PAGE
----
To help us provide you with free impartial advice, we may earn a commission if you buy through links on our site. Learn more

Sony Vegas Movie Studio HD Platinum 10.0 review

Sony Vegas Movie Studio HD Platinum 10.0
Our Rating :
Price when reviewed : £51
inc VAT

The core editing tools are as good as ever, and with more tracks, Blu-ray authoring and some fantastic new effects, it’s an unbeatable package.

Vegas Movie Studio Platinum has always scored highly for ease of use, but in version 9 it slipped behind its rivals in terms of features. This latest update puts it firmly back on top.

The colour correction facilities were already a cut above the competition, and now they’re even better. A secondary colour corrector isolates and adjusts only certain specified colours in the frame, while a white balance effect removes colour casts with a single click.

Also new are a simple Slideshow Creator wizard and video stabilisation to counteract wobbly camerawork. The latter is astonishingly effective, eliminating small jiggles entirely and transforming handheld camera pans so they glide as if floating on ice. The picture is cropped to give the software leeway to iron out shakes, and this crop is sometimes extremely tight – an option to ease off would be welcome.

Other improvements address the issues we had with version 9. Projects now contain up to 10 video and 10 audio tracks. One track is often all that’s necessary, but for intro sequences, complex text animations and other special effects, the previous version’s four-track limit could be frustrating. Another grievance was that the MPEG-2 and AVC export templates couldn’t be customised, and lacked options for 24fps and standard-definition widescreen MPEG-2 export.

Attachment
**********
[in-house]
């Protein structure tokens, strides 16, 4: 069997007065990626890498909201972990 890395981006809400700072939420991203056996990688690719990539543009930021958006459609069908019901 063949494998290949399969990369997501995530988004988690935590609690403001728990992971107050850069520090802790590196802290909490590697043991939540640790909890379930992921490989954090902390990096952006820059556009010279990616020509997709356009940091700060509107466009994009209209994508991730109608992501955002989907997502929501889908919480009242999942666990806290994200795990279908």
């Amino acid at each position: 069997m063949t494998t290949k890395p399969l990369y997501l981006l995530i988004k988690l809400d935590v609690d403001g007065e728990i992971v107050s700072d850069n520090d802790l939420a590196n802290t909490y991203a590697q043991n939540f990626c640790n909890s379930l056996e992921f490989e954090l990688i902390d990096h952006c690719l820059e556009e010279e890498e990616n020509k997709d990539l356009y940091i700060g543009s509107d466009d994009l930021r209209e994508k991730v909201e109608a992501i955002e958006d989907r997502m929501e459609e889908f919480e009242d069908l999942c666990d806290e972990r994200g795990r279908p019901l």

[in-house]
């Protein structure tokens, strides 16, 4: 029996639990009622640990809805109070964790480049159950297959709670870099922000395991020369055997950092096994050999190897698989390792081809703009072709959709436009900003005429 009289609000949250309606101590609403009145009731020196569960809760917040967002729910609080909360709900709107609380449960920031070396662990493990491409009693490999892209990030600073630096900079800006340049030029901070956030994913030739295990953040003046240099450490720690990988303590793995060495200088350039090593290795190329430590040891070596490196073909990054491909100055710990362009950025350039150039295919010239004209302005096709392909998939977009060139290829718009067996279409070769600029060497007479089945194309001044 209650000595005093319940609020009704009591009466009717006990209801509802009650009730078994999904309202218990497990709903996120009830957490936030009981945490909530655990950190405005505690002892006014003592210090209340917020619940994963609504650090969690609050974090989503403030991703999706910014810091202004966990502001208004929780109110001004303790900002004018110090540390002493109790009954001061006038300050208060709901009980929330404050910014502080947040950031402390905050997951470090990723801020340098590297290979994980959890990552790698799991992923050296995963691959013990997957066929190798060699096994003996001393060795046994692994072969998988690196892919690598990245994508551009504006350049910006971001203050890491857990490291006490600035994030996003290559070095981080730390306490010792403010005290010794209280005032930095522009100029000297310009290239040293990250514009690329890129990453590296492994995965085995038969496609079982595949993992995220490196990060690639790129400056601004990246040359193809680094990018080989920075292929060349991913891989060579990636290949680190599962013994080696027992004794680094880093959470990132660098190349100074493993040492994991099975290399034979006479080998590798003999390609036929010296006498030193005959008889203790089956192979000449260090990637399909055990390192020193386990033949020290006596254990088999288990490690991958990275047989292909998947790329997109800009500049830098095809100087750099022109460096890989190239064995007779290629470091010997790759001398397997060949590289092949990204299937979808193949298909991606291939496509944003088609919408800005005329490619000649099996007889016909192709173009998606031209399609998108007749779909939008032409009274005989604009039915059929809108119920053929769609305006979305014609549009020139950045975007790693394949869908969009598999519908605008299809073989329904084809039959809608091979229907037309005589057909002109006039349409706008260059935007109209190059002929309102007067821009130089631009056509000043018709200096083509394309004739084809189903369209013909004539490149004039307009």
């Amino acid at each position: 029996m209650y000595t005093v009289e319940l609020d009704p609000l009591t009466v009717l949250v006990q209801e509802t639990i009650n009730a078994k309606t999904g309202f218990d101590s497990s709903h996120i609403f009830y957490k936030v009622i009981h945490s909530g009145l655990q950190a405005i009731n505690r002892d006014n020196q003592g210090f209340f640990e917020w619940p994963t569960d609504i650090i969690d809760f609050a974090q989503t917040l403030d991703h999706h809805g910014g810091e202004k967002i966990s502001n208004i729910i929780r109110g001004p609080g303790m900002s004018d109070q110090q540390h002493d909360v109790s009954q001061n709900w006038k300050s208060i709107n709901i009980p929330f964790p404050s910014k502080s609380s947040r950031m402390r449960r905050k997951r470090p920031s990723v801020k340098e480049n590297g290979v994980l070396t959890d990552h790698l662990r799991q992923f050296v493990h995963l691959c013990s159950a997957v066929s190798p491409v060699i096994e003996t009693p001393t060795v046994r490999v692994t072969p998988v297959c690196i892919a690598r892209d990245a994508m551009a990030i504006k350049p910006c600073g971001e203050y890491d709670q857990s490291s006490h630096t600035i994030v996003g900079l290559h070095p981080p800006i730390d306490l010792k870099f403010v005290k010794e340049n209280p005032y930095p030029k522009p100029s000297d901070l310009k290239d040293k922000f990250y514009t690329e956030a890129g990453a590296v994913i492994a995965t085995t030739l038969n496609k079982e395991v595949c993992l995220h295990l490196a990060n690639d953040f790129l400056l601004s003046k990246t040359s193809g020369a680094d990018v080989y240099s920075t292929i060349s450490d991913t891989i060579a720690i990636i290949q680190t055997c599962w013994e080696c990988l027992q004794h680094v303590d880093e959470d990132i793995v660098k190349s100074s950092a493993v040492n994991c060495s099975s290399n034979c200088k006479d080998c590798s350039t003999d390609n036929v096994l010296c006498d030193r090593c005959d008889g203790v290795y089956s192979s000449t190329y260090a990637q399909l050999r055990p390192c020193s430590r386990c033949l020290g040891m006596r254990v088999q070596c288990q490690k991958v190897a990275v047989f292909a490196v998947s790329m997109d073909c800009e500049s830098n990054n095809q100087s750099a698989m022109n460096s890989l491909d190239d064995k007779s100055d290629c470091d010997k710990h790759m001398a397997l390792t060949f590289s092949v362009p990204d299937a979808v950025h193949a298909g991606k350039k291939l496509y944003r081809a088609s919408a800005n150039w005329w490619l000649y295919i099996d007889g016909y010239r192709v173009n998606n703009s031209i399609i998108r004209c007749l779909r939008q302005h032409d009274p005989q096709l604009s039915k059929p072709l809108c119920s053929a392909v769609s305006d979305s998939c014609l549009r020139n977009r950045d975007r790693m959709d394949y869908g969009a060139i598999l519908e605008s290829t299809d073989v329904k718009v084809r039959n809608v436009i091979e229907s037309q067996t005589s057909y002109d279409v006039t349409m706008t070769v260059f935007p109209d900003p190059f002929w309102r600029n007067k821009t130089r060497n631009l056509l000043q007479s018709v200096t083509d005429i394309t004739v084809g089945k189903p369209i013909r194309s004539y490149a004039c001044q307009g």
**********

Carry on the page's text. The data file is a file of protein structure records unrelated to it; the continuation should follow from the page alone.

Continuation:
Thankfully, these limitations are now lifted, with comprehensive control over all encoding specifications. The bundled DVD-authoring tool, DVD Architect Studio 5, now supports Blu-ray, and can even create 24p discs. Its menu-design facilities are far better anything else at this price, with straightforward default settings and the ability to customise not only the appearance but also the behaviour of discs down to the finest detail. It can’t generate AVCHD discs but can write Blu-ray data to DVD media, which plays in some Blu-ray players.

As ever, the best thing about the Vegas range is its speed and precision of operation. Edits are executed with the minimum of clicks and the controls remain extremely responsive no matter how complex a project gets. The timeline can zoom from viewing the whole project to individual frames as quickly as it takes to spin the mouse wheel, and frame-by-frame adjustments are far easier to make here than elsewhere. The revamped New Project and export dialog boxes will help less technical users to find the best settings.

There are extensive preview quality options for balancing resolution against smoothness, and a new option that optimises it automatically. We managed four simultaneous AVCHD streams on our test PC – an excellent achievement. For really complex scenes, it’s easy to cache a section of the timeline to disk for smooth previews, although this must be updated after each edit. Sadly, there’s no proxy editing facility for handling HD footage on slower PCs, although those with the patience could use the Replace command to swap files manually.

For people who want something simple and cheap, there’s Vegas Movie Studio HD, which currently remains at version 9. It has four video tracks, omits the best effects and can’t author discs, but costs just £31 including VAT. As for the Platinum version, with its track count and export limitations lifted, it no longer feels restricted compared to its rivals. There are better choices for HD editing on aging PCs, but otherwise, this is by far the most capable and rewarding editor within reach of home users.


Price £51
Rating *****

Read more